I was told I had some wrong information about Second Temple sects - what do you know about the Pharisees?
They were a sect within Judaism and were strong, both politically and religiously, in Jesus’ day. My teacher in seminary described them as Theologically Liberal and Politically Conservative. In other words, they believed that all of what we now consider the Old Testament was holy scripture (as opposed to just the pentatauch), and were zealously opposed to Rome. They believed in strict, literal interpretation of Levitical law, especially Sabbath law, and they gave Jesus a lot of grief throughout His ministry.
They also believed in angels and in the resurrection of the dead (their opponents, the Saduccees, did not).
rastahomie’s description of a Pharisee, kinda of fits the Christain Coalition.
Akat and I have responded in the thread on Sadduccees, rather than have three of these things runnin’ around.
“rastahomie’s” take on the Pharisees is common, but incorrect. The Pharisees were more or less the liberal sect, and were the direct ancestors of modern Judaism. They emphasized the synagogue and the moral teachings of the OT, and de-emphasized the Temple (which is why, after the Temple was destroyed, they were left with the strongest position). They were not particularly anti-Roman, at least in Jesus’ time.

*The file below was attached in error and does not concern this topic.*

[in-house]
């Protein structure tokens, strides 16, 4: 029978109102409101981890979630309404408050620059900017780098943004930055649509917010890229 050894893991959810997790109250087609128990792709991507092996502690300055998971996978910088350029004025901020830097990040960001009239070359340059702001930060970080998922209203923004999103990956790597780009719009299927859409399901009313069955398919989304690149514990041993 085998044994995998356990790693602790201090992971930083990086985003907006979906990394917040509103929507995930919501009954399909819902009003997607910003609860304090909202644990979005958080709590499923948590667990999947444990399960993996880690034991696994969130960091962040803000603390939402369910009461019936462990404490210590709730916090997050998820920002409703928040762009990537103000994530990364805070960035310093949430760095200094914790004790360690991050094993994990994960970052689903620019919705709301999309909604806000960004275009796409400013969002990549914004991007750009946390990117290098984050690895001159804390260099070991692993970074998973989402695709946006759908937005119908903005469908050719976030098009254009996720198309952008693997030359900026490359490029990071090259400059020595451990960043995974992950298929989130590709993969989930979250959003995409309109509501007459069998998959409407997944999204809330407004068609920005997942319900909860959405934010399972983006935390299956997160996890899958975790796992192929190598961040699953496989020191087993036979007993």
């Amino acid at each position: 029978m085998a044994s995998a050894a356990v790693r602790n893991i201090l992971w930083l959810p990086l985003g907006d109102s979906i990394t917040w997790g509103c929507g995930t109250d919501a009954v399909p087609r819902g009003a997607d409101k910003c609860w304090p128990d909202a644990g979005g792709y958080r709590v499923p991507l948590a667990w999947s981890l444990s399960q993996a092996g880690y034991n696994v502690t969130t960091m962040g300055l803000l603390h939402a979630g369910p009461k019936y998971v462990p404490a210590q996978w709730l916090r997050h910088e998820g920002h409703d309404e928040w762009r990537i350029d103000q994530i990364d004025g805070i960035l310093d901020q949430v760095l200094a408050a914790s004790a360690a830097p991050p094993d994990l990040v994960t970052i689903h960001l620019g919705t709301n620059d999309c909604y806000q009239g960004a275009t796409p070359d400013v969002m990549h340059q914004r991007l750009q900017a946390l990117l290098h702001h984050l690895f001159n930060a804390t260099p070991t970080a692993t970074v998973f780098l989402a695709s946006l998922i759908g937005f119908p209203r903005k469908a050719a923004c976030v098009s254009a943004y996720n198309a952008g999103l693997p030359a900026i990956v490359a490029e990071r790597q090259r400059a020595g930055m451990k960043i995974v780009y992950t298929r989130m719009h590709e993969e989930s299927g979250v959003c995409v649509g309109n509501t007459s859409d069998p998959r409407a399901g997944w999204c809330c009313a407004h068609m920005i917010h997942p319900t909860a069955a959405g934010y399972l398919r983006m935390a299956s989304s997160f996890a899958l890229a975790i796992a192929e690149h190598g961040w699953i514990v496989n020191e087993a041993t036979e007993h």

In fact, Jesus was more or less a Pharisee, himself, at least compared to the other Jewish divisions. The idea that they were puritans comes from Jesus’ criticisms of hypocritical adherents of the Pharisee party; Christians, unaware of 1st-century Jewish politics, tend to think of a vague cloud of puritanical, anti-Jesus “Pharisees ‘n’ Sadducees”, but that’s not how it was at all.
John W. Kennedy
“Compact is becoming contract; man only earns and pays.”
– Charles Williams
The Pharisees did not de-emphasize the Temple. However, the Pharisees’ power over their followers did not rest in the temple, as the Sadducees’ did. Rather, their power was in the courts and houses of study, whose authority they managed to preserve even after the Romans destroyed the temple.
But they certainly did not de-emphasize the importance of the Temple in Jewish life while it existed.
Chaim Mattis Keller
“Sherlock Holmes once said that once you have eliminated the
impossible, whatever remains, however improbable, must be
the answer. I, however, do not like to eliminate the impossible.
The impossible often has a kind of integrity to it that the merely improbable lacks.”
– Douglas Adams’s Dirk Gently, Holistic Detective